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Columbia African-American Artist Debuts Powerful New Work at the CMA

Columbia, S.C. – The Columbia Museum of Art is proud to present the major spring exhibition Enduring Spirit: The Art of Tyrone Geter, on view from Friday, March 3, throughSunday, June 11, showcasing an all-new series of works from esteemed Columbia artist Tyrone Geter. The approximately two dozen large-scale charcoal and pastel drawings are the latest manifestations of Geter’s lifelong goal of ardently describing the black experience in America through his uniquely personal and profound art.

“Tyrone Geter is a visual poet,” says CMA Chief Curator Will South. “His art speaks to the black experience, an experience germane to everyone. Visitors can enjoy and be inspired by his technical skills but also learn from his insightful commentary on issues of identity.”

Enduring Spirit highlights not only the artist’s immense talent as a draftsman but also the passion and compassion with which he approaches his subjects. Finely wrought and highly expressionistic, his work provokes dialogue about social justice, race and racism, gender, personal power, and the human condition in a manner that is confrontational without being antagonistic.

Though frequently abounding in abstraction and fantasy, Geter’s art is firmly anchored in figuration. “Throughout my career,” he says, “the human form has been the mechanism that makes it possible for me to speak my truth about my life, my beliefs, and the varied and colorful histories of my people.” With each and every piece, Geter seeks to capture and reveal the dignity of the individual.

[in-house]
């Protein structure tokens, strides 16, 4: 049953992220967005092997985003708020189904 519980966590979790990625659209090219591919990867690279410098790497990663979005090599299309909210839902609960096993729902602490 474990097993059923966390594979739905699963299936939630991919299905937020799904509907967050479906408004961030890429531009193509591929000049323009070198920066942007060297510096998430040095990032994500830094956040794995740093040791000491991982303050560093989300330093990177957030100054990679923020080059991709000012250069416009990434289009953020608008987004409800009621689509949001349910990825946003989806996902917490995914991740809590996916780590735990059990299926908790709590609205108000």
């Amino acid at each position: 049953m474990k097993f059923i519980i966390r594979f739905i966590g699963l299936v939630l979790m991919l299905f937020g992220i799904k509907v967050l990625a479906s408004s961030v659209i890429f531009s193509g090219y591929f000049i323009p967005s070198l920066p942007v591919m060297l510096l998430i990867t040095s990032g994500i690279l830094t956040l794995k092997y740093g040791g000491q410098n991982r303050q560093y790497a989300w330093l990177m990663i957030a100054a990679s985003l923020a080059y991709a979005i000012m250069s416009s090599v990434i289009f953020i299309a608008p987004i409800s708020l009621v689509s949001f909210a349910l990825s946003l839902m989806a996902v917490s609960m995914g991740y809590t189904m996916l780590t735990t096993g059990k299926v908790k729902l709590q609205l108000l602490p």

Enduring Spirit consists of singular pieces as well as series of works. For example, the series of pastels Four Women (A Tribute to Nina Simone) illustrates the discourse and activism of the iconic jazz musician through the narrative of one of her most significant songs. The exhibition also includes the awe-inspiring piece I Done Old, I Done Tire, But I Ain’t No Ways Done, a recent CMA acquisition. Some drawings are rendered in stark black and white, others in full, brilliant color; many are compositionally enhanced with collaged torn paper.

The artist’s work is heavily influenced by his mother, who grew up in the early 20th century amid racial discrimination, poverty, and illiteracy. Through her love, compassion, and desire to do the right thing, she passed her legacy on to her children. Geter cites that legacy as the fundamental guiding principle of his art and life, saying, “My work is compassion, hope, justice, and perseverance, things I learned from my mother.”

Geter grew up in Anniston, Alabama, which he describes as “a place where finishing high school was in some circles considered the epitome of higher education.” He received his MFA in painting from Ohio University in 1978. After living and working in Boston, Ohio, and Nigeria, he made Columbia, South Carolina his home. He has been an associate professor of drawing and painting at Benedict College and director of the school’s Ponder Gallery since 1997. His art has been exhibited and included in public and private collections throughout the world.

“Geter’s art is bold and monumental yet subtle and symbolic,” says South. “There is no substitution for the direct experience of his work.”

Enduring Spirit: The Art of Tyrone Geter is presented through the generosity of our sponsors and grantors. Presenting Sponsor: Haynsworth Sinkler Boyd, P.A. Supporting Sponsors: Dr. and Mrs. Benjamin M. Gimarc. Friend Sponsors: Mrs. Barbara B. Boyd and The Friends of African American Art & Culture. Patron Sponsors: Leslie and Jeff Archie, Benedict College, Ellison Kibler & Associates at Merrill Lynch, Jeryl and Tenesia Salmond, Dr. Lemuel Watson and Mr. Gerard Erley, and Susan Thorpe and John Baynes. Grantors: South Carolina Department of Parks, Recreation & Tourism and Richland County. Additional support for the CMA exhibition program is provided by Lipscomb Sponsors: SCE&G and Marcia and Allen Montgomery.

For more information, visit columbiamuseum.org/exhibitions/enduring-spirit.
For high-res images, visit columbiamuseum.org/about/newsroom/press-kits

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